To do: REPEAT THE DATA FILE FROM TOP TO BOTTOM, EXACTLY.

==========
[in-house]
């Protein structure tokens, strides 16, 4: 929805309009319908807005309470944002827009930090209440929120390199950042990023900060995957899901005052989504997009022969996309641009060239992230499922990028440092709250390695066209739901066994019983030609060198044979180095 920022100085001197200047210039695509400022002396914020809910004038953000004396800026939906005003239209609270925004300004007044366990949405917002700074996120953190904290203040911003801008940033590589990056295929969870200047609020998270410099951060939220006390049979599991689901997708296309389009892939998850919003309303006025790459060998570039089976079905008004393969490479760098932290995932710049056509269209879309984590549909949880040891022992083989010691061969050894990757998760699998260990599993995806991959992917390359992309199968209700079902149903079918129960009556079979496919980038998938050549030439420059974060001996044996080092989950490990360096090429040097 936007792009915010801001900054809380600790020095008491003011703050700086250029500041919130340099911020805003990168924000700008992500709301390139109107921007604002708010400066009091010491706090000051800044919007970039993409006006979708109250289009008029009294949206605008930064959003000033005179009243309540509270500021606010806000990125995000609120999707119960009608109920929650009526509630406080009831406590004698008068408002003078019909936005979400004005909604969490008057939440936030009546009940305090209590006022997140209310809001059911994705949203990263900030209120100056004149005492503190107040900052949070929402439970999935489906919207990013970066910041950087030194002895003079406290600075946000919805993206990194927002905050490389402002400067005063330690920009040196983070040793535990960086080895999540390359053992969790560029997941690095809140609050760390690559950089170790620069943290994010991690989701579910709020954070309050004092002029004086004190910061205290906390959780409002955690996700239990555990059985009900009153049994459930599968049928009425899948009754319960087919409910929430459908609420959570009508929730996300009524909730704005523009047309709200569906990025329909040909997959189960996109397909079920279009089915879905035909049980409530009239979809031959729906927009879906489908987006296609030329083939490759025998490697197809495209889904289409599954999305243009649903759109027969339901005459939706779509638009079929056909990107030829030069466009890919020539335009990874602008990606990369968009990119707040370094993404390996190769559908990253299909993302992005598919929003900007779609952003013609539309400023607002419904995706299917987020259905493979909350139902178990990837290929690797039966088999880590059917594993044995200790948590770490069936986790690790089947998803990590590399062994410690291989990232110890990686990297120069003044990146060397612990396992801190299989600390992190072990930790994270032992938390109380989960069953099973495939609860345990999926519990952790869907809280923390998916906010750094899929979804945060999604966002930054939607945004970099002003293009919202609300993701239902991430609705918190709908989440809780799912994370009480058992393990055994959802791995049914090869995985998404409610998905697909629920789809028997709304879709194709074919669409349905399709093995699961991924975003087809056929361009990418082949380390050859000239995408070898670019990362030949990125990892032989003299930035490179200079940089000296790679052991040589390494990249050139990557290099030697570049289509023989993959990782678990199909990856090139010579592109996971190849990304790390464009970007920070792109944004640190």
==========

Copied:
[in-house]
């Protein structure tokens, strides 16, 4: 929805309009319908807005309470944002827009930090209440929120390199950042990023900060995957899901005052989504997009022969996309641009060239992230499922990028440092709250390695066209739901066994019983030609060198044979180095 920022100085001197200047210039695509400022002396914020809910004038953000004396800026939906005003239209609270925004300004007044366990949405917002700074996120953190904290203040911003801008940033590589990056295929969870200047609020998270410099951060939220006390049979599991689901997708296309389009892939998850919003309303006025790459060998570039089976079905008004393969490479760098932290995932710049056509269209879309984590549909949880040891022992083989010691061969050894990757998760699998260990599993995806991959992917390359992309199968209700079902149903079918129960009556079979496919980038998938050549030439420059974060001996044996080092989950490990360096090429040097 936007792009915010801001900054809380600790020095008491003011703050700086250029500041919130340099911020805003990168924000700008992500709301390139109107921007604002708010400066009091010491706090000051800044919007970039993409006006979708109250289009008029009294949206605008930064959003000033005179009243309540509270500021606010806000990125995000609120999707119960009608109920929650009526509630406080009831406590004698008068408002003078019909936005979400004005909604969490008057939440936030009546009940305090209590006022997140209310809001059911994705949203990263900030209120100056004149005492503190107040900052949070929402439970999935489906919207990013970066910041950087030194002895003079406290600075946000919805993206990194927002905050490389402002400067005063330690920009040196983070040793535990960086080895999540390359053992969790560029997941690095809140609050760390690559950089170790620069943290994010991690989701579910709020954070309050004092002029004086004190910061205290906390959780409002955690996700239990555990059985009900009153049994459930599968049928009425899948009754319960087919409910929430459908609420959570009508929730996300009524909730704005523009047309709200569906990025329909040909997959189960996109397909079920279009089915879905035909049980409530009239979809031959729906927009879906489908987006296609030329083939490759025998490697197809495209889904289409599954999305243009649903759109027969339901005459939706779509638009079929056909990107030829030069466009890919020539335009990874602008990606990369968009990119707040370094993404390996190769559908990253299909993302992005598919929003900007779609952003013609539309400023607002419904995706299917987020259905493979909350139902178990990837290929690797039966088999880590059917594993044995200790948590770490069936986790690790089947998803990590590399062994410690291989990232110890990686990297120069003044990146060397612990396992801190299989600390992190072990930790994270032992938390109380989960069953099973495939609860345990999926519990952790869907809280923390998916906010750094899929979804945060999604966002930054939607945004970099002003293009919202609300993701239902991430609705918190709908989440809780799912994370009480058992393990055994959802791995049914090869995985998404409610998905697909629920789809028997709304879709194709074919669409349905399709093995699961991924975003087809056929361009990418082949380390050859000239995408070898670019990362030949990125990892032989003299930035490179200079940089000296790679052991040589390494990249050139990557290099030697570049289509023989993959990782678990199909990856090139010579592109996971190849990304790390464009970007920070792109944004640190």